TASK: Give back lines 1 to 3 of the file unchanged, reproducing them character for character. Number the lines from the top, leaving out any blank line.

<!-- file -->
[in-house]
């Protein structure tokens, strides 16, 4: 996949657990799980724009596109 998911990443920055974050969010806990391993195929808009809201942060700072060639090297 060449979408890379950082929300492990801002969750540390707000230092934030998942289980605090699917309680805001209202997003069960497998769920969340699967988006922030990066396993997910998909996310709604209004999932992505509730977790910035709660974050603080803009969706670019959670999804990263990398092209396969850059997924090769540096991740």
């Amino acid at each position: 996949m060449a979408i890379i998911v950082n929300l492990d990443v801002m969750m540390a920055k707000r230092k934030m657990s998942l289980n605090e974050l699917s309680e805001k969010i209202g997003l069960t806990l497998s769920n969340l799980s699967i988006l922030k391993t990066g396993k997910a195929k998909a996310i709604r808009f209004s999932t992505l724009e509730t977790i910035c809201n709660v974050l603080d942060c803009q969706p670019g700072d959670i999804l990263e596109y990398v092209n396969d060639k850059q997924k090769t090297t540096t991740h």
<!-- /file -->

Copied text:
[in-house]
């Protein structure tokens, strides 16, 4: 996949657990799980724009596109 998911990443920055974050969010806990391993195929808009809201942060700072060639090297 060449979408890379950082929300492990801002969750540390707000230092934030998942289980605090699917309680805001209202997003069960497998769920969340699967988006922030990066396993997910998909996310709604209004999932992505509730977790910035709660974050603080803009969706670019959670999804990263990398092209396969850059997924090769540096991740």
């Amino acid at each position: 996949m060449a979408i890379i998911v950082n929300l492990d990443v801002m969750m540390a920055k707000r230092k934030m657990s998942l289980n605090e974050l699917s309680e805001k969010i209202g997003l069960t806990l497998s769920n969340l799980s699967i988006l922030k391993t990066g396993k997910a195929k998909a996310i709604r808009f209004s999932t992505l724009e509730t977790i910035c809201n709660v974050l603080d942060c803009q969706p670019g700072d959670i999804l990263e596109y990398v092209n396969d060639k850059q997924k090769t090297t540096t991740h």